TIL: Learn to Code in C++ by Developing Your First Game (Section 3, Lectures 81-83)


Huh. I hadn’t really been paying attention. It turns out that Udemy has just changed their pricing strategy. Instead of allowing instructors to charge whatever price they wish for the content they provide, they now charge between $20 and $50 per course. This means that the Learn to Code in C++ course is now a mere $35. I can’t help but feel mildly agitated at having backed the course for £45 on Kickstarter now that I know I could have spent less. That said, I’m glad that Ben got the funding he asked for, and I feel that this has been the best course I’ve taken. So… I’ll try not to get too disgruntled.

As a side note, I’m now on the fence about what that means going forward with my own plans. I had it in my mind that I was going to produce some Houdini training material for the website… but now I’m not so sure it’s worth while when I can’t price at what I feel to be an appropriate rate. Or maybe instead of developing a “proper” curriculum I would need to break it up into digestible chunks for a smaller price point? It feels like a shame that people will be limited to buying piecemeal courses for a low price. But I guess it just means that teachers will need to migrate to a different platform going forward.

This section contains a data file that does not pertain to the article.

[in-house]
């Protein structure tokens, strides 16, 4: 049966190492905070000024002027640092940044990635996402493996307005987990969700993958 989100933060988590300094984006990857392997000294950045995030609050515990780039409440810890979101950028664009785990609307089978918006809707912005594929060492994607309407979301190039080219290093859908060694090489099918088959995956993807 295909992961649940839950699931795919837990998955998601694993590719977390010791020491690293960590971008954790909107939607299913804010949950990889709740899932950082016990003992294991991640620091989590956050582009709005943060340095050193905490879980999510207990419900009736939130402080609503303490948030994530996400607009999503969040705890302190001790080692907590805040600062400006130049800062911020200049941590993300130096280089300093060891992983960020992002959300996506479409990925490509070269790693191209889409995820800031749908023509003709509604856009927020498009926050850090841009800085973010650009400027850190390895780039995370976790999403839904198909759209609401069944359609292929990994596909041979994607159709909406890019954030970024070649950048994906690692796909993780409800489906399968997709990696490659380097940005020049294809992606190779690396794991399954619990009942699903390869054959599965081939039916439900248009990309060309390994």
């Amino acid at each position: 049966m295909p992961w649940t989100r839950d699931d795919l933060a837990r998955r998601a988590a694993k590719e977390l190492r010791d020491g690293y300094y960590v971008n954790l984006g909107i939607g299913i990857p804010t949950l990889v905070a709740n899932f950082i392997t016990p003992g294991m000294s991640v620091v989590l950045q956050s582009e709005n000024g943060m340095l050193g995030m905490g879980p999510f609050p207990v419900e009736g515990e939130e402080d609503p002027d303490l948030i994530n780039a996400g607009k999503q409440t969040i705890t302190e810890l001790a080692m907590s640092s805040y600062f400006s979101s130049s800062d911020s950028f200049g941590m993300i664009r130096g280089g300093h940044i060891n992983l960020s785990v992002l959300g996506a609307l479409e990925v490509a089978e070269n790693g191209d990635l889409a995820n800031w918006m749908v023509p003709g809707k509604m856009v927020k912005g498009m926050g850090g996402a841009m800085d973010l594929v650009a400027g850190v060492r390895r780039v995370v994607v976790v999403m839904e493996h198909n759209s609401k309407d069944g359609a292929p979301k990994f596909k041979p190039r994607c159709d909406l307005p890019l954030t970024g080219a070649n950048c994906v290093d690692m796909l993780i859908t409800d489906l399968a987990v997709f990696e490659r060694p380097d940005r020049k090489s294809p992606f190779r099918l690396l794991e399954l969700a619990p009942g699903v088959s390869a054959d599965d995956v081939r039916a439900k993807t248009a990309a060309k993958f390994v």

At any rate, I didn’t get as much done today as I’d hoped, but it was a good day nonetheless. Read More >

TIL: Learn to Code in C++ by Developing Your First Game (Section 3, Lectures 76-80)


I set out yesterday to start playing Giana Sisters: Twisted Dreams, which is on my list of games I own which I should be playing so that I can force myself to learn Japanese. I don’t know what to say… I played the first two levels, and I just had no fun at all. And there are a ton more menu screens than there were in Brothers. Part of me wants to stay focused and translate that shit… but it’s not going to be fun, and if I’m not having fun in my leisure hours, what’s the point? So instead of torturing myself playing that game, I’m taking it off my To Play list, and moving on.

And in this case, moving on means doing more tutorials. Read More >

TIL: Learn to Code in C++ by Developing Your First Game (Section 3, Lectures 71-75)


I’ve only been able to make it through about one and a half of these a night the past few nights. The more exhausted you get, the harder it is to take in increasingly technical concepts. The last lecture doesn’t make a ton of sense to me at all this fine dark almost 2AM, so I’m going to head to sleep now that I’ve got some basic collision detection happening. Read More >

TIL: Learn to Code in C++ by Developing Your First Game (Section 3, Lectures 66-70)


Udemy’s interface had just been changed, but I think it’s been sorted now… so the numbering back on track again. In this collection, we simply set up volumes to prevent escape of the room, make a trigger that closes the door after x amount of time, and then set up the basics needed so that we have a DefaultPawn character of our choice being used when we start a game. Read More >